The Song of Wandering Aengus

W B Yeats

I WENT out to the hazel wood,  
Because a fire was in my head,  
And cut and peeled a hazel wand,  
And hooked a berry to a thread;  
And when white moths were on the wing, 
And moth-like stars were flickering out,  
I dropped the berry in a stream  
And caught a little silver trout.  
  
When I had laid it on the floor  
I went to blow the fire a-flame, 
But something rustled on the floor,  
And someone called me by my name:  
It had become a glimmering girl  
With apple blossom in her hair  
Who called me by my name and ran 
And faded through the brightening air.  
  
Though I am old with wandering  
Through hollow lands and hilly lands,  
I will find out where she has gone,  
And kiss her lips and take her hands; 
And walk among long dappled grass,  
And pluck till time and times are done,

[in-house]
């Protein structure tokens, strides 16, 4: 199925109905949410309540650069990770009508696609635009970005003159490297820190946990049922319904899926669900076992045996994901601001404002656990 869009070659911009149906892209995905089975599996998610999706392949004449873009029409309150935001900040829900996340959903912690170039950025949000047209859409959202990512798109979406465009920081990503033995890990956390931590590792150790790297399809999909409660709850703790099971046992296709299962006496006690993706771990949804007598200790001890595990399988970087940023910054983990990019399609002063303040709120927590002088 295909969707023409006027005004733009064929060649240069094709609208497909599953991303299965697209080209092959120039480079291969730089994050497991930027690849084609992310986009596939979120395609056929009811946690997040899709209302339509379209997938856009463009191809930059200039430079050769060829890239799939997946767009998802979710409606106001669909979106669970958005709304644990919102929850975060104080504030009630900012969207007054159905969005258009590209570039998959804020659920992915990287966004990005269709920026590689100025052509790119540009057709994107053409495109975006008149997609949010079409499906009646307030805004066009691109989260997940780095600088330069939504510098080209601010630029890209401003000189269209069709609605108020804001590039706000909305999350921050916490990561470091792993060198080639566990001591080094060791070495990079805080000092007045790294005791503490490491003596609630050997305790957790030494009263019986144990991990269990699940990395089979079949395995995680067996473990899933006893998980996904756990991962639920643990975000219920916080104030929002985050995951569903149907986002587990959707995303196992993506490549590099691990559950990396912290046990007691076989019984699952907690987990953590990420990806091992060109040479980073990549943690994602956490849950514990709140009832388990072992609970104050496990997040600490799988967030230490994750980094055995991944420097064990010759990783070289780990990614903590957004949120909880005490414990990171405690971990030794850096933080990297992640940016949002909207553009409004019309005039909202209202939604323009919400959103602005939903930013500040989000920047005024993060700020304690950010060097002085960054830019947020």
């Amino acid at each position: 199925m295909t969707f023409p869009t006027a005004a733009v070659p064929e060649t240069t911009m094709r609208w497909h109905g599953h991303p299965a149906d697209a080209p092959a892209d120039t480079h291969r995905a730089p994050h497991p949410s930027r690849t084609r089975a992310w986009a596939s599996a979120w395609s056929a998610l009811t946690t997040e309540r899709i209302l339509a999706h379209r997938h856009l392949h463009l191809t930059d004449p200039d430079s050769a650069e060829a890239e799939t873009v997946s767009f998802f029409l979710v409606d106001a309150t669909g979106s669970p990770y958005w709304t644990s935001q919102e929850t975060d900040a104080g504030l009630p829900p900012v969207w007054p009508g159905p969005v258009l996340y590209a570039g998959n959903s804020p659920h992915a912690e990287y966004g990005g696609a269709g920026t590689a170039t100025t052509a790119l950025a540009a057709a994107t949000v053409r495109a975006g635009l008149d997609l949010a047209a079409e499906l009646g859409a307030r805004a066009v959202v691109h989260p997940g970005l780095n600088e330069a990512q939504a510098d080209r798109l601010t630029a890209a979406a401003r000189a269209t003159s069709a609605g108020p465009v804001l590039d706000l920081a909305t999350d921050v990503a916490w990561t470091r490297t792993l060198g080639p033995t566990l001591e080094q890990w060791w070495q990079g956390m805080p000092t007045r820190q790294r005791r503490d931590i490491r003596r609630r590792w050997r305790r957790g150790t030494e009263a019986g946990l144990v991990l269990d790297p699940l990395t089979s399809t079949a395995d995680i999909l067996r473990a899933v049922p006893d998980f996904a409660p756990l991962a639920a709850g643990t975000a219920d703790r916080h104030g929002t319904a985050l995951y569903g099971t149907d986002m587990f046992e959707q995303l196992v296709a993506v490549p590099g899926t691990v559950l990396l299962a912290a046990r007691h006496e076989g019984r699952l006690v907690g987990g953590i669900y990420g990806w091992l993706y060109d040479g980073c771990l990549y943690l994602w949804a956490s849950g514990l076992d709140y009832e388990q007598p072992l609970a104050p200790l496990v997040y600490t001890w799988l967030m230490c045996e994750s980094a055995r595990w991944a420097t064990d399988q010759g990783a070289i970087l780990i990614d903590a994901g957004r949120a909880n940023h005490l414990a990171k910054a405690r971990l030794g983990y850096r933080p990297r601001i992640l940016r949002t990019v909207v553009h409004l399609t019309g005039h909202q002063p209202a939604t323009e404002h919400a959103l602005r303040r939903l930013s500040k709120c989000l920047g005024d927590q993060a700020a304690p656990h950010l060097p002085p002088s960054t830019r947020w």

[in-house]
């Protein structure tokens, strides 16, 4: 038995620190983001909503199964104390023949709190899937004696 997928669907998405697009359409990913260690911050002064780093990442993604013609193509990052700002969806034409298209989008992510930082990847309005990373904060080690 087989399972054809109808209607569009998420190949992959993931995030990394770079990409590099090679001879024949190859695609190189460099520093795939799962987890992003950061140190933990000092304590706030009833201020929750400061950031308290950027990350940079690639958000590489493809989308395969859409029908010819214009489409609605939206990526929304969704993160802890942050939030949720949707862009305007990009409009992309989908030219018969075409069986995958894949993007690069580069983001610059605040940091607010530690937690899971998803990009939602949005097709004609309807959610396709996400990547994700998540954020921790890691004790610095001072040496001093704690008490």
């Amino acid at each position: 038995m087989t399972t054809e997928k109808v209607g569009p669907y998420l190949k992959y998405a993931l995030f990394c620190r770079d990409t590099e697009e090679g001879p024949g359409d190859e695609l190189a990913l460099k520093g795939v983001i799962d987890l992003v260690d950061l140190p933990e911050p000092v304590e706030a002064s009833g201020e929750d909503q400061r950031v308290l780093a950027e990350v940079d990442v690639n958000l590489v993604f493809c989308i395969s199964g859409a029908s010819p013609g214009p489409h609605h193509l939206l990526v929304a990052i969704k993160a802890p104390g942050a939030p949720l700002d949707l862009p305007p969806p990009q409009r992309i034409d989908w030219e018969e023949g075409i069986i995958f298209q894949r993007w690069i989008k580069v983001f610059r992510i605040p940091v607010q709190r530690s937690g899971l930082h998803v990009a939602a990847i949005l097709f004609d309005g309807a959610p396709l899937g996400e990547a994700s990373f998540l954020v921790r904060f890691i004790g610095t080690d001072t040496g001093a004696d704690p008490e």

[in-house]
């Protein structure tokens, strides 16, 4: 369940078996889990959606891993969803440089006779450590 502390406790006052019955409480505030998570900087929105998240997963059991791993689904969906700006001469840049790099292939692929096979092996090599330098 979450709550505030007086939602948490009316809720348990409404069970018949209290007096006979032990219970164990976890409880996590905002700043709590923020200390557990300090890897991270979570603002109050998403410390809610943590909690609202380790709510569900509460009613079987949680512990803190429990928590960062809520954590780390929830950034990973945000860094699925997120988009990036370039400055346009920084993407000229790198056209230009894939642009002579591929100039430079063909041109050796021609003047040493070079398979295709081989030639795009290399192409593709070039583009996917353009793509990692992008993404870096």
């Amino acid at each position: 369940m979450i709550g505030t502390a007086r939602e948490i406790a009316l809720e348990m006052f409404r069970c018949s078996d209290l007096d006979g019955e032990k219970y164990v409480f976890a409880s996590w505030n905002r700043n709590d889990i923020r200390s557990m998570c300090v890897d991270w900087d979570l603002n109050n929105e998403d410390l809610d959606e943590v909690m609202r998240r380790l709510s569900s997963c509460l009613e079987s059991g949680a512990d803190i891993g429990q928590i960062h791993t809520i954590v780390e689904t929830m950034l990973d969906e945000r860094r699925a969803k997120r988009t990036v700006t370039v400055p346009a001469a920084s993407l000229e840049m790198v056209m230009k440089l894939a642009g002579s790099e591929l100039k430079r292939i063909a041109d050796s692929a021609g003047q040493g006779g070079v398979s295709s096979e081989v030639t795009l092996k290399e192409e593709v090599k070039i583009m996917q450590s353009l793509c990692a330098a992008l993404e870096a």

The silver apples of the moon,  
The golden apples of the sun.

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About Alan

Settling into my 7th decade and still determined not to grow up too soon.
This entry was posted in autobiography, travel and tagged . Bookmark the permalink.

2 Responses to The Song of Wandering Aengus

  1. Pilgrim33 says:

    Might be a good time for you to re-read The White Goddess.

    Like

    • Alan says:

      I left my copy in the lockup in NZ. I don’t expect to see it again. There is a library of books, DVDs, art, a collection of tools and bric a brac, and FSM knows what else I left.

      I am too busy wandering through hollow lands and hilly lands to go back there.

      Like

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